Bromidrosis, also known as bromhidrosis and most commonly known as body odor, is a chronic condition that is characterized by excessive odor emitted from a person's body. The odor produced is usually an unpleasant smell. As a result, bromidrosis can present adverse social consequences, depending on the strength of the odor. Body odor mostly affects people past their puberty stage.
The primary cause of bromidrosis is the reaction of bacteria with sweat. The terms "fetid sweat," referred to by the clinical terms osmidrosis and ozochrotia, and "malodorous sweating" are used to describe sweat that emits an offensive odor. These can be considered misnomers, however, since sweat by itself does not produce odor at all.
Apocrine bromhidrosis is the most common form of the condition. This occurs when bacteria on the skin decompose secretions, particularly the oily components, from the apocrine sweat glands, resulting in releasing fatty acids. These substances are responsible for producing the body odor. Apocrine glands, however, are limited in distribution and are found in the armpit, genital area and breasts.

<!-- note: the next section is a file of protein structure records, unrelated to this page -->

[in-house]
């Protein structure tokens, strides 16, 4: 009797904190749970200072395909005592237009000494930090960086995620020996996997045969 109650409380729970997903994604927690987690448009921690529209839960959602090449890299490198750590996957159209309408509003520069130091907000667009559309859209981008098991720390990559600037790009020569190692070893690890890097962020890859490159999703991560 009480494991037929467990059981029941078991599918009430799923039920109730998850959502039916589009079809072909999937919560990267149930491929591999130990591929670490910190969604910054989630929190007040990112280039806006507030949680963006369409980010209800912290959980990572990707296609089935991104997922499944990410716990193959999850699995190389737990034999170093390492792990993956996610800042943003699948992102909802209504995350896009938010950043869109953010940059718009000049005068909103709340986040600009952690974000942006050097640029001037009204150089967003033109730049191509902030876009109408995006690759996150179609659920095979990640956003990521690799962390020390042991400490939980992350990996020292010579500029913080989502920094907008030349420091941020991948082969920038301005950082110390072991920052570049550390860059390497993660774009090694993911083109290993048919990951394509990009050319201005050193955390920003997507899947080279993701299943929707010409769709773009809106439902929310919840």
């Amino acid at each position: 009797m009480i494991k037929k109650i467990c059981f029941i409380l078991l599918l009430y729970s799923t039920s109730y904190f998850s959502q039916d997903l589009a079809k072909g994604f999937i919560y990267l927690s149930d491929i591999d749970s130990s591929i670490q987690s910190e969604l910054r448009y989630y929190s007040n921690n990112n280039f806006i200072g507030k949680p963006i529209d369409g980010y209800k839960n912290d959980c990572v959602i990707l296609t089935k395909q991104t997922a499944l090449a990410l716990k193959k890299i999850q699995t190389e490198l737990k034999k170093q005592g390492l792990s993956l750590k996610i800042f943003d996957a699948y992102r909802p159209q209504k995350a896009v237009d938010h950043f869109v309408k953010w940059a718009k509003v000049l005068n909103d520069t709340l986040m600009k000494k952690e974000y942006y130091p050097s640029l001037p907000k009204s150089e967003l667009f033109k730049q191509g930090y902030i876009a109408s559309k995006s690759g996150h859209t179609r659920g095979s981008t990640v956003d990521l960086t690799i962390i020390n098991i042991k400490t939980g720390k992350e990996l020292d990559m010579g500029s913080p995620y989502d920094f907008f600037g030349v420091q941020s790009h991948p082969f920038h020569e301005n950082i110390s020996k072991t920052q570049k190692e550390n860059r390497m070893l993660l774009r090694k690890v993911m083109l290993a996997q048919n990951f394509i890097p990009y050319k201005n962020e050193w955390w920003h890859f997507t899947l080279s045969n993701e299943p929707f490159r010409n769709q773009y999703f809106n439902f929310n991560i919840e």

Eccrine glands, which form the other major category of secretion glands in humans, are distributed throughout the skin. Thus, eccrine bromhidrosis is the type of condition associated with odor emanating from all over the body. Bromidrosis, however, can be broken down by the area of the body affected. For instance, axillary bromhidrosis refers to odor coming from the armpits.
Bromidrosis might have other causes. Some physicians suggest that food items such as alcohol, garlic, onions and certain spices are contributing factors. Bromidrosis can also be the result of one's heredity, lifestyle and general health.
Hyperhidrosis can be considered related to bromidrosis as a condition that leads to the latter. It is characterized by excessive sweating, especially as a reaction to high temperatures. Like bromidrosis, hyperhidrosis could either affect the entire body or be concentrated at certain areas.
Bromidrosis, particularly in the more extreme cases, can be treated. Antiperspirants such as deodorant are used to combat odor as a result of sweating at the armpits. For a holistic approach, people suffering from bromidrosis are encouraged to use antibacterial agents such as antiseptic soap during thorough bathing sessions, as well as body sprays or washes. Dermatologic use of the Clostridium botulinum protein product, Botulinum toxin, has been promoted to induce a long-term decrease of sweat production. There are also surgical treatment that involve the removal of some skin and/or subcutaneous tissue.